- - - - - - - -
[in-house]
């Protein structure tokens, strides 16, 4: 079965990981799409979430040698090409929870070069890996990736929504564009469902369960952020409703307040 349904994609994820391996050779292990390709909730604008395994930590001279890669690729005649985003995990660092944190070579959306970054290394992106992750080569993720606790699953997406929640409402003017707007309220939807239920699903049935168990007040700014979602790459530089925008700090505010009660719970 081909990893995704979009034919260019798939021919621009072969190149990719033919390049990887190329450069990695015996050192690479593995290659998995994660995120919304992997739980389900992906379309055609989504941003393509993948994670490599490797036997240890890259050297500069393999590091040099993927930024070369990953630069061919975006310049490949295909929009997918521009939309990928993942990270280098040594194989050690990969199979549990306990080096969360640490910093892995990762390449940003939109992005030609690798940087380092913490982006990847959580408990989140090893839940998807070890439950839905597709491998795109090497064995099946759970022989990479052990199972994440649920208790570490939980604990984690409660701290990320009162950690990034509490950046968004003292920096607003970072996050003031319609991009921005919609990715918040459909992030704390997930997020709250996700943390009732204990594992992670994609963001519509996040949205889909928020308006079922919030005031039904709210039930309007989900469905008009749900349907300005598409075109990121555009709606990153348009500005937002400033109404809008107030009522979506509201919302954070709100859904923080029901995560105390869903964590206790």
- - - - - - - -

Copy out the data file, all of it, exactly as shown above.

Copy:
[in-house]
């Protein structure tokens, strides 16, 4: 079965990981799409979430040698090409929870070069890996990736929504564009469902369960952020409703307040 349904994609994820391996050779292990390709909730604008395994930590001279890669690729005649985003995990660092944190070579959306970054290394992106992750080569993720606790699953997406929640409402003017707007309220939807239920699903049935168990007040700014979602790459530089925008700090505010009660719970 081909990893995704979009034919260019798939021919621009072969190149990719033919390049990887190329450069990695015996050192690479593995290659998995994660995120919304992997739980389900992906379309055609989504941003393509993948994670490599490797036997240890890259050297500069393999590091040099993927930024070369990953630069061919975006310049490949295909929009997918521009939309990928993942990270280098040594194989050690990969199979549990306990080096969360640490910093892995990762390449940003939109992005030609690798940087380092913490982006990847959580408990989140090893839940998807070890439950839905597709491998795109090497064995099946759970022989990479052990199972994440649920208790570490939980604990984690409660701290990320009162950690990034509490950046968004003292920096607003970072996050003031319609991009921005919609990715918040459909992030704390997930997020709250996700943390009732204990594992992670994609963001519509996040949205889909928020308006079922919030005031039904709210039930309007989900469905008009749900349907300005598409075109990121555009709606990153348009500005937002400033109404809008107030009522979506509201919302954070709100859904923080029901995560105390869903964590206790």